Sept. 8, 1934: The World War I “Ace of Aces” Eddie Rickenbacker helped Ruth Ann Faust christen a new TWA (Transcontinental Western Air) plane in Camden, N.J. Two months later, Captain Rickenbacker broke his own record for a transcontinental flight, flying another TWA plane from Burbank, Calif., to Newark, covering 2,609 miles in 12 hours 3 minutes 50 seconds. Photo: The New York Times

“What I’m interested in is writing without the gaze, without the white gaze,” she told me. “In so many earlier books by African-American writers, particularly the men, I felt that they were not writing to me. But what interested me was the African-American experience throughout whichever time I spoke of. It was always about African-American culture and people — good, bad, indifferent, whatever — but that was, for me, the universe.”

Toni Morrison Covers the The New York Times Magazine.


Aug. 29, 1929: “Over the wastes of Siberia she soared like an astral wanderer, a marvel to lonely souls left far behind in the march of progress,” The Times wrote of the Graf Zeppelin, which completed its circumnavigation of the globe after 21 days, 7 hours and 26 minutes. After the voyage, the ship was bunked in a hangar in Lakehurst, N.J., while workers replenished the ship’s fuel and gas and prepared her for another voyage. The passengers disembarked, taking a commuter train back to New York. Photo: The New York Times


The Stories and Hands of Shoe Shiners

The New York Times Magazine has a wonderful feature today on shoe shiners, which includes some stunning photographs from NYC photographer Christopher Griffith, as well as some audio recordings of shoe shiners telling their stories. The feature is as much about how difficult life can be as an immigrant in the United States as it is about the art of shining shoes. An excerpt:

In a city now lousy with canvas uppers and flip-flops, the bootblack has lost some of his cachet. But he was once a highly romanticized fixture of urban mythology — in popular imagination, often a street-savvy scamp or a jolly older fellow, laboring to assist and delight. (For example, take the lyrics to Red Foley’s 1950 hit “Chattanooga Shoe Shine Boy”: “Have you ever passed the corner of Fourth and Grand?/ Where a little ball o’ rhythm has a shoe shine stand/ People gather ’round and they clap their hand/ He’s a great big bundle o’ joy.”) In reality, the people who shine shoes in New York today are mostly immigrants from Latin America — mainly Ecuador — and they labor for the same prosaic reason we all do.

Jessica Muy shines shoes up to six days a week, 11 hours a day, at the Leather Spa in the lower concourse of Grand Central Terminal. She told The Times that a good day brings $80 or $90 and a slow one brings as little as $40. What extra she has, she sends back home to her young daughter in Ecuador. Alex Valente, who works at the East 55th Street branch of Leather Spa, has had better luck. “I made my dreams come true in shoe shining,” he said. “I raised my son here, put him through college, helped with his wedding, and now I’m retiring and moving back to my farm in Brazil.”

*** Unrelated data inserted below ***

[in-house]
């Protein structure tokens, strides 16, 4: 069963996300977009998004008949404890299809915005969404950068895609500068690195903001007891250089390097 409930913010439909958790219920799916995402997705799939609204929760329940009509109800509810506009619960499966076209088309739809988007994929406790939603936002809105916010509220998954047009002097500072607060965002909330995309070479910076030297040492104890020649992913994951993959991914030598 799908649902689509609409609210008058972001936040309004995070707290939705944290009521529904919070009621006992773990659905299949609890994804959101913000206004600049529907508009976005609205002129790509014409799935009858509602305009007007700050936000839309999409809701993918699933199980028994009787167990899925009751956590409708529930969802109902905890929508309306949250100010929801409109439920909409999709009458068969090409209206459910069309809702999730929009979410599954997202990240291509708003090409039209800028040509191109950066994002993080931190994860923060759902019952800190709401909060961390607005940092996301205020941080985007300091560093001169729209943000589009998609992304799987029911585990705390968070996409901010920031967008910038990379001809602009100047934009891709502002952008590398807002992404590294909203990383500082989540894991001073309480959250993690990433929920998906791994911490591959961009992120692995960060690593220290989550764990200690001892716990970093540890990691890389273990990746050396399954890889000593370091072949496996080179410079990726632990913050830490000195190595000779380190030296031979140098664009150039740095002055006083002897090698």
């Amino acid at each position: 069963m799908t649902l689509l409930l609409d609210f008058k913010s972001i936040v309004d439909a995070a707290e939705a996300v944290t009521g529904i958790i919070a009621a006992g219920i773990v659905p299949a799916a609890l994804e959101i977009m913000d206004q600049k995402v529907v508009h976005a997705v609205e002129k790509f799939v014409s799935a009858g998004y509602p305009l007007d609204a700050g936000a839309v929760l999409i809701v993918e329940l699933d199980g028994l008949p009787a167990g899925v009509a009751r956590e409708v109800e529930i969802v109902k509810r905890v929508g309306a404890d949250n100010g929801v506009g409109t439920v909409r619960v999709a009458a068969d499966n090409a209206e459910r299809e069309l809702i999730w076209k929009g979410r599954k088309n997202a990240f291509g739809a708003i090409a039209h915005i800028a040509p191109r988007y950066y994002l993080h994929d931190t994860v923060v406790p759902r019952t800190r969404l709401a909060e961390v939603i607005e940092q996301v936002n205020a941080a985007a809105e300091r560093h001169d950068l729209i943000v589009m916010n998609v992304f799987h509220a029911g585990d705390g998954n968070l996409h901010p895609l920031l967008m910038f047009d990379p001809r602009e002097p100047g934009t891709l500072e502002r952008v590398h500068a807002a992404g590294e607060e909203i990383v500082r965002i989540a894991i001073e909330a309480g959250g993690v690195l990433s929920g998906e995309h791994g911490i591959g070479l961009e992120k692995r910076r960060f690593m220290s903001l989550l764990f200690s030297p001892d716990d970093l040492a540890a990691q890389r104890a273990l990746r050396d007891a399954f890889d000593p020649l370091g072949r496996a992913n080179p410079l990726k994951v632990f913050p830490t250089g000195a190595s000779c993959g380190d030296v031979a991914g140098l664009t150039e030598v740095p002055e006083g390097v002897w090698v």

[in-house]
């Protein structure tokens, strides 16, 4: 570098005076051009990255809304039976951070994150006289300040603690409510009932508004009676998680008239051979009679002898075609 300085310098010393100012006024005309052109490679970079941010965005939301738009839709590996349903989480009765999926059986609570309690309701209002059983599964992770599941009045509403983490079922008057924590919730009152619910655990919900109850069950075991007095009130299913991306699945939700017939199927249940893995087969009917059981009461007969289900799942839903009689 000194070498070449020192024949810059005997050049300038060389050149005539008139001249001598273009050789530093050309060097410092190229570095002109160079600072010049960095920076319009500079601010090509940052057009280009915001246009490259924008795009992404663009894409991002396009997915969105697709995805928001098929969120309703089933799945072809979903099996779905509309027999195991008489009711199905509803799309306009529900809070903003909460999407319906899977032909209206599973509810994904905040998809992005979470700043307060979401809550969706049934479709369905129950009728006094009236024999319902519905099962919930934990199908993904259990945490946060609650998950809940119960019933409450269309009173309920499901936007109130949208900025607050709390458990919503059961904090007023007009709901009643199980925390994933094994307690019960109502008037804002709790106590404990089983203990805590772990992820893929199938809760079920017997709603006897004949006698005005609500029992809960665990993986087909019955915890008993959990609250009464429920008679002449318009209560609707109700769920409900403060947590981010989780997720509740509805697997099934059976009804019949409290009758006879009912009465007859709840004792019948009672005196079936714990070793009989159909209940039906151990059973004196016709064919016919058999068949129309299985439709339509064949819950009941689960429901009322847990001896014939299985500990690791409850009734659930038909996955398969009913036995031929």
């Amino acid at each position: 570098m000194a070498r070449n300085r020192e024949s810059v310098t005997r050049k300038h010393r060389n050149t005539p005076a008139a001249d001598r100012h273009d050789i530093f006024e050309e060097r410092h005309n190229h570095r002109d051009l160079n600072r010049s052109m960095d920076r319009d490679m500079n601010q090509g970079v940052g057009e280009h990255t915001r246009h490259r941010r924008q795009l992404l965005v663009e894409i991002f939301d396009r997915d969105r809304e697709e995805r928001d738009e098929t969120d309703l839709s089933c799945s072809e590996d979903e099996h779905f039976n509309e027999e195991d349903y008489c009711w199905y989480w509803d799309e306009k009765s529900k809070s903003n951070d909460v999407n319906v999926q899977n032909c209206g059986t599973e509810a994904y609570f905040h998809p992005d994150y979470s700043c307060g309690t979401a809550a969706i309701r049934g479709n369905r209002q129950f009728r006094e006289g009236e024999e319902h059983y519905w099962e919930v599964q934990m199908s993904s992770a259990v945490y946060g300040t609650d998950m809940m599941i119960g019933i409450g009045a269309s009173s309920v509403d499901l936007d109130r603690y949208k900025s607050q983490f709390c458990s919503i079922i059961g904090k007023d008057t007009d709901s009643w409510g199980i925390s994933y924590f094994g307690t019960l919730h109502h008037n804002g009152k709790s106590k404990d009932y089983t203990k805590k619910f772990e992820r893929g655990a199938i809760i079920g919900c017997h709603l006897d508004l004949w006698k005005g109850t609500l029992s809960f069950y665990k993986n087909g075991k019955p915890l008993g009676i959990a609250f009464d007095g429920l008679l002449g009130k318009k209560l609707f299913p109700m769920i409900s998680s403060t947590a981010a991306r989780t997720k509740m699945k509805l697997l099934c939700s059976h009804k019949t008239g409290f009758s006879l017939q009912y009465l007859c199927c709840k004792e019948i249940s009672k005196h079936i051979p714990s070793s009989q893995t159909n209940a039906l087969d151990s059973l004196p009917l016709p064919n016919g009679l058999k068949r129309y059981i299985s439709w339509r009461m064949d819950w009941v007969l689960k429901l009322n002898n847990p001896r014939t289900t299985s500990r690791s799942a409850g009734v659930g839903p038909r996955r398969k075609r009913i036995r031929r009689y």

Nearly two centuries after Daguerre immortalized that Parisian bootblack, Christopher Griffith photographed the hands of 52 Manhattan shoe shiners. The images are difficult to place. Flesh bound in cloth: They suggest fashion photography or classical statuary or even religious imagery, shroud-wrapped bodies in deathly repose. […]

Griffith says he was struck by his subjects’ approach to their work. “Different shiners had completely different techniques,” he said. “There’s water techniques, there’s dry techniques, different textures of the fabric.” But all shoe shiners have one thing in common: the rag, the most disposable and yet the most indispensable tool of their trade. A long strip of fabric that gets twisted around fingers and then back over the flat of the hand, the rag works the polish into the deepest cracks, then buffs it till it gleams.

You can see the rest here. Note, there’s an article, some audio recordings, and lots of beautiful photographs, so scroll around. 


Claude Monet, at the end of his life, seated with some paintings, which, as the photo’s caption reports, sold in 1880 for 1,000 francs. They were worth 100 times that at the time of the photo, most likely taken in the mid-1920s, as Monet’s career was winding down and his eyesight was failing. His paintings fetch tens of millions of dollars today. Photo: Thérèse Bonney/The New York Times